My friend Liang Bingbing, an elementary school art teacher, received her first World Cup lottery prize after the group stage was over – 34.5 yuan (US$4.80). She was so happy – that I didn't have the heart to remind her that she had lost more than 300 yuan in previous games.
Liang was never a soccer fan. She doesn't watch any professional leagues, but just knows which team is traditionally stronger – that's why she bought Germany over Japan, and Argentina over Saudi Arabia, and suffered losses.
"Everyone around me are watching games and buying lottery tickets, and I wanted to try my luck, too," she told me. "They say usually it's casual viewers rather than hardcore fans that can win big."
Her words are quite representative actually. There are no official statistics on how many lottery buyers – and underground gamblers – can actually make a profit out of it, and no one did around me. Some one might have a big win in one or two matches, but the gain cannot make up for the losses in others.
The Qatar World Cup is especially unfriendly to gamblers. A series of unexpected results, no matter if it was Germany and Spain losing to Japan, or Croatia knocking out Brazil, left plenty of empty pockets.
Yet people are still throwing money like there's no tomorrow. This week police in Hangzhou of Zhejiang Province cracked a cross-border soccer gambling case, seizing more than 250 people. More than 50 million yuan was involved.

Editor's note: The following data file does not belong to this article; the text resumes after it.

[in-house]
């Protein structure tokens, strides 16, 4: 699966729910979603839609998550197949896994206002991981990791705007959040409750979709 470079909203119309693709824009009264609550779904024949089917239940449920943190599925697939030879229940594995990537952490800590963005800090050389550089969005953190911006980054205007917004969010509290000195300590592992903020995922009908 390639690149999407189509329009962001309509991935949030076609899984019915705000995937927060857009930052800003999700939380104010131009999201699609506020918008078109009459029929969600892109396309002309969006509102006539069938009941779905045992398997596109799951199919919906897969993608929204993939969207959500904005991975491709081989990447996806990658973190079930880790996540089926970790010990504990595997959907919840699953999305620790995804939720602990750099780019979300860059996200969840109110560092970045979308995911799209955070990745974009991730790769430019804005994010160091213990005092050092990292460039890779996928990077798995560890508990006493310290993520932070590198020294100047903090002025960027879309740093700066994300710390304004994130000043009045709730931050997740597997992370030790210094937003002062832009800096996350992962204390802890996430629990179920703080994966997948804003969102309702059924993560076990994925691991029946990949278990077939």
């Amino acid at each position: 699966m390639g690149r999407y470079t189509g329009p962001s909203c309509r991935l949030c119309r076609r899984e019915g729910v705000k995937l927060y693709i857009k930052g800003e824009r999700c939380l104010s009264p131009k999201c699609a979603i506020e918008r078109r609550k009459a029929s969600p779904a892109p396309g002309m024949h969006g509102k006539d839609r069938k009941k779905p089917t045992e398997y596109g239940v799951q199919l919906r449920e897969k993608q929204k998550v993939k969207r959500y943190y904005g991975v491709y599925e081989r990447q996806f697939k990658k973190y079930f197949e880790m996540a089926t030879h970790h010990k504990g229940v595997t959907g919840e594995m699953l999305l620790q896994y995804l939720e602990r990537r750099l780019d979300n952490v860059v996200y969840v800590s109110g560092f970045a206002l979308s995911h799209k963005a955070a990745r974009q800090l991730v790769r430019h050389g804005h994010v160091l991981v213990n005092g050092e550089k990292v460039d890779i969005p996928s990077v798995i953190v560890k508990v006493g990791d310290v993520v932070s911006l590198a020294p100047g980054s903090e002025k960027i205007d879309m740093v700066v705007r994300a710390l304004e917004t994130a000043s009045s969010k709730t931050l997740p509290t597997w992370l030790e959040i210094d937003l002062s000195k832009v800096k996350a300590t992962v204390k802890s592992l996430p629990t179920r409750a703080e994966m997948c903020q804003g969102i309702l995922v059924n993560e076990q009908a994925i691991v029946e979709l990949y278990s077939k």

A similar case was reported in Heyuan of Guangdong Province as well. Three gambling rings were cracked, and more than 100 suspects were seized.
I'm never been a gambling guy. Even in Las Vegas all my money went to shows and buffets, not a single buck to slot machines. So it made me wonder, why a global sports festival would turn into someone's casino, especially for those who don't even know the difference between offside and out-of-bounds.
I expected psychological therapist Xu Peng to answer my questions.
The therapist said that the appeal of gambling or buying soccer lotteries comes from our very own human nature: We tend to have "survivorship bias," which means that we tend to put ourselves in winners rather than losers' shoes.
"We always tend to believe that we're lucky, or we could gain great fortune from nothing like Jack Ma," Xu said.
"This is how our brains work to make us feel good. Apart from gambling, things like success science books and romance dramas work the same way, that's why those things have a huge market too."
Xu said the World Cup as an extremely popular global event could attract much projection from people, no matter if they are soccer fans or not. People tend to project their own desires onto that event, so that they could join the event in their own ways.
But a fact is that our brain does need such stimulation from time to time, and that's why there is a reason why official soccer lotteries exist. Unlike underground gambling, in which the bankers can always cheat, legal lotteries tend to satisfy our needs of stimuli in a more fair and controllable way.
And the methods of getting away from gambling? To enrich your real life.
"When you find gratification from real life, you need less such quick stimuli," Xu said.
Now that the World Cup is halfway through the game, my friend Liang's passion for buying lottery has waned dramatically.
"I'm not even interested in watching the games anymore," she said. "I'm now my usually me again."
Finding oneself is always a reason to celebrate, isn't it?